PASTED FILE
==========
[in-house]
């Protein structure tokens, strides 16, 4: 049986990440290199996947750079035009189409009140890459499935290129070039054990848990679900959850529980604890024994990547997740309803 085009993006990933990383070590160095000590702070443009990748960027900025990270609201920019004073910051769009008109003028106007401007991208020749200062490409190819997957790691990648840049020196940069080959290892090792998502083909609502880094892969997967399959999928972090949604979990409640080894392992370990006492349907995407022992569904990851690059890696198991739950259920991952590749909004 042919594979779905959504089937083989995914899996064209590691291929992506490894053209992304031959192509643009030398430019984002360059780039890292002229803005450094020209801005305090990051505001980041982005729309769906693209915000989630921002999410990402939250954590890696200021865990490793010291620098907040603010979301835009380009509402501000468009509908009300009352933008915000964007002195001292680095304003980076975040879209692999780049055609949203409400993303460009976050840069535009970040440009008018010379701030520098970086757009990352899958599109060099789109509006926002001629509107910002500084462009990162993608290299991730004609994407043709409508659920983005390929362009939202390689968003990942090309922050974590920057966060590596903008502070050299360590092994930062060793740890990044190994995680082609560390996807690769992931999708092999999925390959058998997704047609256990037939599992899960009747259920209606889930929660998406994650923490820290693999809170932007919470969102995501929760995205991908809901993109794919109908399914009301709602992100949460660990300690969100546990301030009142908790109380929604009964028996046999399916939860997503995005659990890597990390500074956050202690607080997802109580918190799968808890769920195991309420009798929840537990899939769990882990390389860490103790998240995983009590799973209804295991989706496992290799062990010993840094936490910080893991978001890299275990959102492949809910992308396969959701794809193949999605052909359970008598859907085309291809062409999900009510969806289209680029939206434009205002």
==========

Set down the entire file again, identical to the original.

[in-house]
């Protein structure tokens, strides 16, 4: 049986990440290199996947750079035009189409009140890459499935290129070039054990848990679900959850529980604890024994990547997740309803 085009993006990933990383070590160095000590702070443009990748960027900025990270609201920019004073910051769009008109003028106007401007991208020749200062490409190819997957790691990648840049020196940069080959290892090792998502083909609502880094892969997967399959999928972090949604979990409640080894392992370990006492349907995407022992569904990851690059890696198991739950259920991952590749909004 042919594979779905959504089937083989995914899996064209590691291929992506490894053209992304031959192509643009030398430019984002360059780039890292002229803005450094020209801005305090990051505001980041982005729309769906693209915000989630921002999410990402939250954590890696200021865990490793010291620098907040603010979301835009380009509402501000468009509908009300009352933008915000964007002195001292680095304003980076975040879209692999780049055609949203409400993303460009976050840069535009970040440009008018010379701030520098970086757009990352899958599109060099789109509006926002001629509107910002500084462009990162993608290299991730004609994407043709409508659920983005390929362009939202390689968003990942090309922050974590920057966060590596903008502070050299360590092994930062060793740890990044190994995680082609560390996807690769992931999708092999999925390959058998997704047609256990037939599992899960009747259920209606889930929660998406994650923490820290693999809170932007919470969102995501929760995205991908809901993109794919109908399914009301709602992100949460660990300690969100546990301030009142908790109380929604009964028996046999399916939860997503995005659990890597990390500074956050202690607080997802109580918190799968808890769920195991309420009798929840537990899939769990882990390389860490103790998240995983009590799973209804295991989706496992290799062990010993840094936490910080893991978001890299275990959102492949809910992308396969959701794809193949999605052909359970008598859907085309291809062409999900009510969806289209680029939206434009205002």